This exhibition traces the evolution of dwellings from one generation to the next, beginning with an example of a Soviet dwelling in Riga, a space intended for sharing among people and for building a relationship with nature, but turned into an unrealised utopia for the most part, scuttled in the totalitarian. In addition, we discover parallels with the supposed promise of a better life thanks to capitalism, which also damages our human nature and contributes to the overall indifference regarding the fate of the next homeless, undocumented, unemployed.
A glimmer of hope, however, survives in an exhibition that shows the trees as models of life, rooted and radiant. Starting from the utopia of grouped living spaces or decorated and tinkered houses, we arrive at the loft where the empty space is a luxury, an expression of perfectible and accessible uselessness. The colour white is an expression of ownership, of immateriality, of withdrawal from the reality of necessities, and the white wall is a support for modern art, one that is relegated to the closet of the history of obsolete contemporary art. The decorative object reigns in a universe completely adapted by the artists, the amateurs and the visitors.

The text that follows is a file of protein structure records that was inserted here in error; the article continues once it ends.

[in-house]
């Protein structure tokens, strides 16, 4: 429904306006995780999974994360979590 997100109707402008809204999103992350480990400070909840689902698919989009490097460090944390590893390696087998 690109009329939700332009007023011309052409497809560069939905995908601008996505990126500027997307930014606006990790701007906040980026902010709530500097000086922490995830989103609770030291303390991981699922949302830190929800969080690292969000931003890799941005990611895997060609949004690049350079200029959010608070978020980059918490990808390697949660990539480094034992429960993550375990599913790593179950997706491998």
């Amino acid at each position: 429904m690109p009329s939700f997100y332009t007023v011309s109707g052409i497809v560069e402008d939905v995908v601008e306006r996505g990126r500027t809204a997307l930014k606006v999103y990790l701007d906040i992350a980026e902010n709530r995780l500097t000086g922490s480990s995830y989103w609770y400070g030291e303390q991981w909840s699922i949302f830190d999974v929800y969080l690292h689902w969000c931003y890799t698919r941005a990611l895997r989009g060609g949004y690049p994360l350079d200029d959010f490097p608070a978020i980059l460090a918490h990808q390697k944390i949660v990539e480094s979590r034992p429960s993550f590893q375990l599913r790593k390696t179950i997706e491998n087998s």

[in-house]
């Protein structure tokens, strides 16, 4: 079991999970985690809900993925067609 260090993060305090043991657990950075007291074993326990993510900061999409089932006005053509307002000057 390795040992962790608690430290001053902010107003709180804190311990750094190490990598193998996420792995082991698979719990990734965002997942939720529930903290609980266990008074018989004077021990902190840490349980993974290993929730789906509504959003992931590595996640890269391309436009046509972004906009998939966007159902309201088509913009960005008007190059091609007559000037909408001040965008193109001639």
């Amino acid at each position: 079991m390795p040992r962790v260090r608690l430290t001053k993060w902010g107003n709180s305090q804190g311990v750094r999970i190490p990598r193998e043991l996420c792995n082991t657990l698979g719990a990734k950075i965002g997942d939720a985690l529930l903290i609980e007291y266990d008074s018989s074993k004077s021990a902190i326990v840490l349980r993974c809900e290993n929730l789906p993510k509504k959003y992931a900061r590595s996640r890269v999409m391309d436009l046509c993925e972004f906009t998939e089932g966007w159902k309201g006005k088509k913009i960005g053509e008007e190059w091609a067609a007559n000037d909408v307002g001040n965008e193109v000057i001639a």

The Hotel Odessa exhibition shows the influence of the context on the creation of artists and curators living in their locality and travelling around Europe. It is also documents practices that speak about insularity, isolation as much as connection, network and friendship.
Symptomatically, if the title Hotel Odessa refers to the hospitality concept of being together, we also reference, with a sense of black humor, to the real Odessa hotel in the passenger terminal in Odessa Sea Port, a high-rise building, inorganically invading the architectural ensemble of the Potemkin Stairs, which has not been functioning and has been remain empty since 2011.